Virginia State University Goes Hollywood to Promote AthleticsJanuary 26, 2017 |
These days, more than ever, college athletics is a big business. And, as with any big business, marketing is key. Of course, marketing costs money.
That’s where many HBCUs fall behind, especially at the Division II level.
Not for Virginia State University (VSU). A small team of producers with big accolades is helping put together polished, in-house content that helps VSU stand out above much of the work going on in Division II.
Jesse Vaughn is director of VSU’s Advanced Creative Services Group, an in-house advertising and production company at the school. He’s also a 27-time Emmy Award-winning filmmaker, who, along with fellow Emmy-winner Cedric Owens, has produced several pieces that are setting a new standard in terms of production of HBCU sports content at the university level and live on the school’s VSU Today YouTube channel.
“It’s basically two guys and a camera. We’re a small operation,” Vaughn said. The videos are shot in HD, of course, and use drone footage to complement interviews in stage lighting.
“We spend a lot of time working on our own individual crafts and development of our skillsets and I think that’s what you’re seeing when you see our videos. You’re see a lot of our passion for what we do and our love for what we do.”
In the past year, the team has produced high-quality content regarding VSU’s football program as well as it’s men’s and women’s basketball teams and one on the sparkling new 6,200-seat VSU Multipurpose Center, which opened in 2016.
“They’ve been doing really wonderful stuff for Virginia State for a number of years,” VSU President Makola M. Abdullah said. “We’re so fortunate to have them here on campus, and [we’re] really tying that to this new social media push to make sure people really see us and know what we’re doing.”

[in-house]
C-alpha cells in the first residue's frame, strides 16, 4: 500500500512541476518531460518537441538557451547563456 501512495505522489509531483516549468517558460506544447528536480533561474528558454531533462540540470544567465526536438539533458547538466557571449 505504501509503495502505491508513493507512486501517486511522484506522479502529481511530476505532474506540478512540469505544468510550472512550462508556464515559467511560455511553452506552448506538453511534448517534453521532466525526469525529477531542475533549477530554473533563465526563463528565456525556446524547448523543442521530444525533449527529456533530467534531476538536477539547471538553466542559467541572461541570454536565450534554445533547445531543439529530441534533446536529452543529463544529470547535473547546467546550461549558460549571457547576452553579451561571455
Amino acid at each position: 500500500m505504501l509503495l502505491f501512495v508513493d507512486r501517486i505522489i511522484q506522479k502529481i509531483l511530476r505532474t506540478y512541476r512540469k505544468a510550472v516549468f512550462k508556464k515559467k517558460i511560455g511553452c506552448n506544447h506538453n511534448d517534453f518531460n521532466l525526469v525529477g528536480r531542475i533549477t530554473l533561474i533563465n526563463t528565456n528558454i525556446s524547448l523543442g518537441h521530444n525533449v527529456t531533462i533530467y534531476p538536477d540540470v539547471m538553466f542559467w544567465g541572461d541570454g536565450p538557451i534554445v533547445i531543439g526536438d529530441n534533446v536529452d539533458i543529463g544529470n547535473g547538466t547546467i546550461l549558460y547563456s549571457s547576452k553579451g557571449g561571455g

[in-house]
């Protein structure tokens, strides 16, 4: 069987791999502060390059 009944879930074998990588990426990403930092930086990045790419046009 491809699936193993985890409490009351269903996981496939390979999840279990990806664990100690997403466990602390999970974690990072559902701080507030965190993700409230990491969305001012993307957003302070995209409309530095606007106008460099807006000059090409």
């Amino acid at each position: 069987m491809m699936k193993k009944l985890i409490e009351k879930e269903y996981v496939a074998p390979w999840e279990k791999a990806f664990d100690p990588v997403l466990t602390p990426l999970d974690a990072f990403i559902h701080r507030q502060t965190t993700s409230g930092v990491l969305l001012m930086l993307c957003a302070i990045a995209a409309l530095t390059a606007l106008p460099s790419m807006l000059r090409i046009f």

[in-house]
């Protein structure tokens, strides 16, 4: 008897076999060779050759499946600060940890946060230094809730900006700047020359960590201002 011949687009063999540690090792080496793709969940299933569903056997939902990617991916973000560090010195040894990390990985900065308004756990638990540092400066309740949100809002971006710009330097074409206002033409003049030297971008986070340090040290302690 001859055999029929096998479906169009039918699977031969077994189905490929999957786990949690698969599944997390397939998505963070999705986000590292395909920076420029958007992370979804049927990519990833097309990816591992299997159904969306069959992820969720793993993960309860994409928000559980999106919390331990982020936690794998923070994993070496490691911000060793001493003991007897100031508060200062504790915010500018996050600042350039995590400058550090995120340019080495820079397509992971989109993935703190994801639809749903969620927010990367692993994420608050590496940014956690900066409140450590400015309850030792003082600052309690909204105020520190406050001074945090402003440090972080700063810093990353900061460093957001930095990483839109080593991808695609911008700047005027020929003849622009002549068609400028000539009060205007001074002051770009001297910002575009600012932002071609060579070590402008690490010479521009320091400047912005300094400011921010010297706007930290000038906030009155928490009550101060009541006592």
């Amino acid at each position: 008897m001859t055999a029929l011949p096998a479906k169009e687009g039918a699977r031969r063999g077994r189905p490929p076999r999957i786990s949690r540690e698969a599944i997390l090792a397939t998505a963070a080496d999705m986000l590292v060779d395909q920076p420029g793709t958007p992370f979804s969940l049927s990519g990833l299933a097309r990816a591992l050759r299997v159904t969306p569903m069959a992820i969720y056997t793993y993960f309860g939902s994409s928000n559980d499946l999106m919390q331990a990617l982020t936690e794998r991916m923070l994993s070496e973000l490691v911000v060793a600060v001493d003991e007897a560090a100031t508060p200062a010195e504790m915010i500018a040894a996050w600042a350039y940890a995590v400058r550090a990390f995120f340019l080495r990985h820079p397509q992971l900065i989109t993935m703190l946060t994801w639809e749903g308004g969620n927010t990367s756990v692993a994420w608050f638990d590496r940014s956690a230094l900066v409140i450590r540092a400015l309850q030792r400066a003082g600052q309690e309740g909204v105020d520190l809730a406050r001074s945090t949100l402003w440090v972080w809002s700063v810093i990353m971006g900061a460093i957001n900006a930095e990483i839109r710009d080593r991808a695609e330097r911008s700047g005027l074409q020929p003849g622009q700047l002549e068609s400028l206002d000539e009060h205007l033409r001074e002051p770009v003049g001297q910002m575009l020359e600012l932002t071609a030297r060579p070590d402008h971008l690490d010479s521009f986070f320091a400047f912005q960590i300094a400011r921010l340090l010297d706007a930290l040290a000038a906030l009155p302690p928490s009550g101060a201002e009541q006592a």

The production quality as well as the solid storytelling make sense when you consider Vaughn’s background. After spending time as a news director in D.C., Vaughn started a production company and worked on In Living Color, the Olympics, and directed the feature film Juwanna Mann. When his time in Hollywood was done, the Virginia Commonwealth University alum decided to come home and ended up at the Ettrick, Virginia, school.
“I choose Virginia State University as a place to be because I saw its unbounded potential to be able to influence young African-American people to seek higher education as a way to solve a lot of problems in our community,” he said.
Abdullah, who was installed as the school’s president in February 2016, said that sports are a key component to showcasing and growing a university.
“Athletics is really a front door to your institution,” he said. “There’s so much press and media centered around your student-athletes — it’s a wonderful way to introduce people to the institution.”
Abdullah even found his way into one of the videos, catching punts with the football team.
“The football coach kind of casually challenged me to come out to catch punts. I thought that was just a wonderful idea, so I took him up on it,” he said. “He said that, if I caught, that the young man wouldn’t have to run laps at the end of practice, so he put a little pressure on me. But the players gave me some wonderful advice and I was lucky enough to catch it.”